Looking forward: Being proactive about training

IMG_2492Note: I wrote this post about two weeks ago, but haven’t been able to find the time to publish it. I think you’ll still enjoy it, though. Also, I’m happy to report that we’ve found what I think is going to be the perfect forever home for DaVinci!

When DaVinci the old English sheep dog puppy came to stay with me, he was eleven weeks old and already had some pretty intense behavioral issues. We have been working hard daily to address these issues and he is making lots of progress already! He is getting much more comfortable giving up his toys and is doing great with the food aggression training that we have been doing. (I’ll share some more specific information about this training process in a future blog post.) He also is becoming much more trusting of me and is becoming much more calm and cooperative in situations where he previously would feel unsure or uncomfortable. Only very rarely, does he still feel the need to growl.

With dogs such as DaVinci, it is really easy to get completely focused on the problem behaviors. And this makes sense, not only are DaVinci’s “problem” behaviors frustrating and annoying, they are also potentially dangerous. We certainly don’t want him to grow up to be a dog with aggression issues and these behaviors also make him a more difficult puppy to adopt out.

However, we aren’t just focusing on the unwanted behaviors. I’m also spending lots of time doing proactive training with DaVinci. He is learning behaviors and skills that will help him in lots of different situations later on. One thing in particular that we have been focusing on is getting DaVinci comfortable with various tasks related to vet care and grooming. DaVinci’s fluffy coat is quite handsome, but it is going to require a fair amount of maintenance to keep it looking so nice!

IMG_2573When DaVinci had been with me about a week, I noticed that he was already starting to get some mats in his coat, particularly around his tail and back legs and on his belly.

One of my friends has been coming over several times a week to help with DaVinci’s training. So, she has begun teaching him that it is fun to be brushed! At first, he was a bit unsure about all of this. What was this strange object and why did we keep running it through his coat? Was it is a new kind of chew toy? Or was it something to be avoided?

However, we’ve practiced this a handful of times now and he is getting much more comfortable and relaxed with the process. I would even say that he is starting to enjoy it! Of course, we are slow and gentle and DaVinci gets lots of treats and praise during the brushing sessions. And, after just a few brushing sessions, his coat is looking much nicer and we’ve been able to get most of the mats out.

Over the past handful of years, I have met quite a few long-haired dogs that absolutely hate the groomers. I’ve even met a few that have to be sedated if they need to be groomed or shaved, or even just have their nails done. I think a dog can unfortunately end up like this quite easily, if he has a handful of bad experiences with grooming early on.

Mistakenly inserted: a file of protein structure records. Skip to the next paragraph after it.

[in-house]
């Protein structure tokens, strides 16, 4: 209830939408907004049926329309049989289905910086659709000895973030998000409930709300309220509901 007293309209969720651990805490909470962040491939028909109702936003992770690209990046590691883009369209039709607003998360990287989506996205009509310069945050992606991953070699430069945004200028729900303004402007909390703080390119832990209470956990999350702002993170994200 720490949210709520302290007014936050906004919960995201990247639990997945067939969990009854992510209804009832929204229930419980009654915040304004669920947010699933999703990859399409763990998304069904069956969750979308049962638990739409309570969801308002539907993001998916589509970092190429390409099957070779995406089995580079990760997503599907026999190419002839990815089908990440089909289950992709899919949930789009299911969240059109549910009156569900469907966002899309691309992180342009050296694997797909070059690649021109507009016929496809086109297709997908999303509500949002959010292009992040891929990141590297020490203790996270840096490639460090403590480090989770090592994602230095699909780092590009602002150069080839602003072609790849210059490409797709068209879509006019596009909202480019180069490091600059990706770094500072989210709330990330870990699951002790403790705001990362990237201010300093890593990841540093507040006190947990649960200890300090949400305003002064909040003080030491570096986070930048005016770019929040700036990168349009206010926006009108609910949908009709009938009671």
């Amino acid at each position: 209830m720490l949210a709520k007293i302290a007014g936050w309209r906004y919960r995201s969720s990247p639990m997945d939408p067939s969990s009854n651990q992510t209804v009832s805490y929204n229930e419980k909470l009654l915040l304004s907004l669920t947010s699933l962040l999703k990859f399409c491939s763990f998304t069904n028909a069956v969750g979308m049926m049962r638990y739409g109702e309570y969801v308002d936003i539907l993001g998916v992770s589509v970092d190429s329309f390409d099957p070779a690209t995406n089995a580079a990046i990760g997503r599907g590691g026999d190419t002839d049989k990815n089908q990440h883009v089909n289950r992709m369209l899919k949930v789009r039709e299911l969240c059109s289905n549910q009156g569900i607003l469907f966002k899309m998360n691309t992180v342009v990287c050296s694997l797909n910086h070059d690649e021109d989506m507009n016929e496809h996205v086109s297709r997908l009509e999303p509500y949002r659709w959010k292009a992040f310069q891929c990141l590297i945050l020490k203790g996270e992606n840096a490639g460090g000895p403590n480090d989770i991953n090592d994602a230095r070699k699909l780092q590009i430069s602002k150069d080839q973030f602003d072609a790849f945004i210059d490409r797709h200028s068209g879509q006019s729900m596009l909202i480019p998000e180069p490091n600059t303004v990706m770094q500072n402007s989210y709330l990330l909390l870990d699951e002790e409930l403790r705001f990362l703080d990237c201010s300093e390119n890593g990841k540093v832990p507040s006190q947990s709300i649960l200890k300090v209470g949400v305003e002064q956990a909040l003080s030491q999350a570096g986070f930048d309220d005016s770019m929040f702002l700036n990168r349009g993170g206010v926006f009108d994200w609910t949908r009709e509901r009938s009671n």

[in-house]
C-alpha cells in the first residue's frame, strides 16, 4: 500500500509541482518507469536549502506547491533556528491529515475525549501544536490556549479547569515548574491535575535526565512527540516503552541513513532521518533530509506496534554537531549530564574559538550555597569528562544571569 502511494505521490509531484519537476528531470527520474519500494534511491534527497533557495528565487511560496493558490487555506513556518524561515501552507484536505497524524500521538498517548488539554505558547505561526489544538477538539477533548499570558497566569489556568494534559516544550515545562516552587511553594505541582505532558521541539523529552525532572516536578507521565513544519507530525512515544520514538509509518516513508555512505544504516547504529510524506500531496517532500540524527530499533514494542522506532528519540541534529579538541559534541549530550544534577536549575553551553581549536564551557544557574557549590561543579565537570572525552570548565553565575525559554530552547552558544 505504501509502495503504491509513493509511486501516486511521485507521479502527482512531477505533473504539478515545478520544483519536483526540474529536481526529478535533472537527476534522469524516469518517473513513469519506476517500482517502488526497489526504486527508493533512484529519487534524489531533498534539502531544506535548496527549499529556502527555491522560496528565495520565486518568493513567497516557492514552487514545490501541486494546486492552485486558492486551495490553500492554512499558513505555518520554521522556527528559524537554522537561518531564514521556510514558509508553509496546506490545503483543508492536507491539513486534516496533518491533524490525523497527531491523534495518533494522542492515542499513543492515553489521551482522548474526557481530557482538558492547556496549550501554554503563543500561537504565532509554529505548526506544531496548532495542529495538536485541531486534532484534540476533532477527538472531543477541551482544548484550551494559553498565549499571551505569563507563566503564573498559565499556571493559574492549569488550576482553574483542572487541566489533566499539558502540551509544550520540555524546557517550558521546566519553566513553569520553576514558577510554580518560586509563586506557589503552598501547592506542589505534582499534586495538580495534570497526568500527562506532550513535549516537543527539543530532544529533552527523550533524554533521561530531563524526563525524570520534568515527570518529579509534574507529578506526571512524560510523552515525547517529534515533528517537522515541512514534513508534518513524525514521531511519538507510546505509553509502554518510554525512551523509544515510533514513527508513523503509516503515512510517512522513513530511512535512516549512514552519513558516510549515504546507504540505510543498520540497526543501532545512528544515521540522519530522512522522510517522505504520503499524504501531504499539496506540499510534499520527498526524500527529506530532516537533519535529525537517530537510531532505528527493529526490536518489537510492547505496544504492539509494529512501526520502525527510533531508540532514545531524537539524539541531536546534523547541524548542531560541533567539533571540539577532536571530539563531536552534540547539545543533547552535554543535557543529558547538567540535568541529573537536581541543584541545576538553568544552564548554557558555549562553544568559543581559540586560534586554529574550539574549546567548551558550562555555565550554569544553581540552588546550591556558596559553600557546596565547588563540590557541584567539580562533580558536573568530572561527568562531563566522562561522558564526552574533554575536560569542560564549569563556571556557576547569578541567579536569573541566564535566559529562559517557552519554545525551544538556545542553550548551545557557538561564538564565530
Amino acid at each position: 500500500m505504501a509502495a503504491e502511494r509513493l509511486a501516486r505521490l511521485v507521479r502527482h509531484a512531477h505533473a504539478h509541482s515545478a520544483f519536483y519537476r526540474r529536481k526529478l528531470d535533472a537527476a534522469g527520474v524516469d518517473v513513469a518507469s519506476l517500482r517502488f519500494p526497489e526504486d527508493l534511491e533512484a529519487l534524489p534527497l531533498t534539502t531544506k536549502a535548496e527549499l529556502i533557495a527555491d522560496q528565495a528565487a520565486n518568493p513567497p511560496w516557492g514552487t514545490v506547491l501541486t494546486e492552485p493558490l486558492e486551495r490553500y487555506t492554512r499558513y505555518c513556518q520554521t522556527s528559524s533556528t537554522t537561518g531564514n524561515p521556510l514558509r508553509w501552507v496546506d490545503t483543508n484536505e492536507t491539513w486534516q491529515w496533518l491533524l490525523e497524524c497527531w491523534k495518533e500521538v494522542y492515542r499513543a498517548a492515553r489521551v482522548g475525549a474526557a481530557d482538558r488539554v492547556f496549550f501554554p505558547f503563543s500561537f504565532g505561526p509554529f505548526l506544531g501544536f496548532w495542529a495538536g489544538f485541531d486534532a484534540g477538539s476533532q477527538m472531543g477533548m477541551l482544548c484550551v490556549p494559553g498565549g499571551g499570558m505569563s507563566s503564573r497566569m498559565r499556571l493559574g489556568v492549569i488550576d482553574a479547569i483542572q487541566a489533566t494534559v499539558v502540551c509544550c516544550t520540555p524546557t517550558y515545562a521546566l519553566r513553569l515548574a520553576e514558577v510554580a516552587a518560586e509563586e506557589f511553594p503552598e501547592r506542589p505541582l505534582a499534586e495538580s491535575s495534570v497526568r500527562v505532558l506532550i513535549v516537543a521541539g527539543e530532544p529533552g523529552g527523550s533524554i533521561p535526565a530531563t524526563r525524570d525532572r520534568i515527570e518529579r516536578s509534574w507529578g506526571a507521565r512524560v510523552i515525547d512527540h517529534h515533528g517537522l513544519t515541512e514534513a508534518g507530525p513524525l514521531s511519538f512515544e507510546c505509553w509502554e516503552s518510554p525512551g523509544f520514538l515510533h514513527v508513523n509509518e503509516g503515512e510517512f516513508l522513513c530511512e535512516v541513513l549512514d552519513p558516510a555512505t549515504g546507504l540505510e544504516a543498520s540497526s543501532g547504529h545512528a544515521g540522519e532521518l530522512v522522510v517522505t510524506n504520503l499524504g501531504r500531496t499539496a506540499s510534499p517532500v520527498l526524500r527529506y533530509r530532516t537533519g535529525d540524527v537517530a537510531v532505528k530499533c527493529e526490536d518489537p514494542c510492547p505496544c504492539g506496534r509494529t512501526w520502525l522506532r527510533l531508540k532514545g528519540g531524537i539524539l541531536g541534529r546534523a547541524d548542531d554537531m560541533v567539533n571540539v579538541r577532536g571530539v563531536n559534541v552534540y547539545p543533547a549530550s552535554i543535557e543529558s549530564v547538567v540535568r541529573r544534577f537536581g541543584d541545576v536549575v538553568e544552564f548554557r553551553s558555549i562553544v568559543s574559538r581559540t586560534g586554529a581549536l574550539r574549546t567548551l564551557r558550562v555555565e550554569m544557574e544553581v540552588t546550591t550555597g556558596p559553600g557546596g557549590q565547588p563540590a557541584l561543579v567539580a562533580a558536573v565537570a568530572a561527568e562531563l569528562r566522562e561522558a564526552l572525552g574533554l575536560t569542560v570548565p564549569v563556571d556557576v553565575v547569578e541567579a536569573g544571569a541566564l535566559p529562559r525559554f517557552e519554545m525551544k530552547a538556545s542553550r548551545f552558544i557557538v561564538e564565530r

Hopefully, this proactive training can help DaVinci have many good experiences with grooming and vet care early on, which will help him learn to be calm and relaxed in these sorts of situations, rather than scared and defensive.

Especially with puppies, it is so important to think about all of the experiences your dog might encounter later in life and start early on training for these situations. It is much easier to teach your dog that something like brushing is lots of fun when he’s had no previous experiences with it, then to try to have to do training after your dog has already developed a fear or dislike.

Looking forward: February 2016

IMG_2538In other news, I am super excited that we have recently announced the date for the 2016 Art and Science of Animal Training Conference. The conference will be held February 20-21 in Dallas, Texas.

And no, that wasn’t a typo… The conference will now be two days!

If you’ve followed my blog for any length of time, you’ve probably read some of my notes from the past Art and Science of Animal Training Conferences. They can all be found here.

So, mark your calendars and also keep an eye on both the conference website and conference Facebook page. More information about the program and registration will be posted soon.

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  • This is such a great post! I shared it on my fan page! I used to get stuck grooming all those aggressive pets so I really appreciate that you’re talking about this!

  • HuskyCrazed

    Interesting!

    And have fun at the conference!

    ? husky hugz ? frum our pack at Love is being owned by a husky!

  • Thanks for the alert! I just signed up at the website for the mailing list =)

    Good to remind about being pro-active and taking it slow with grooming for pups, and I’ll add that applies to the elders who can get crabby about the fuss — grooming is so important to finding growths, bites, stings or other things that may be bothering your dog and are important to their health. Skin is a major organ even though we don’t often think of it that way…Thanks again for this excellent post!

  • I loved reading how you are working on training with DaVinci to undo his behavioral issues to help prepare him for a forever home. I also love that you are working on getting him to like being brushed since his coat will need regular brushing to keep his fur free of mats. I hope you share more about DaVinci again.

  • Cathy Keisha

    TW wishes you could train me. I still have aggression issues after 10 years. I’m a pit bull of a cat.

  • Tenacious Little Terrier

    Yay for grooming progress! I agree that it’s especially necessary for long-haired dogs to be comfortable with grooming. Mr. N gets brushed out almost every day and it would be a horrible process if he didn’t tolerate it.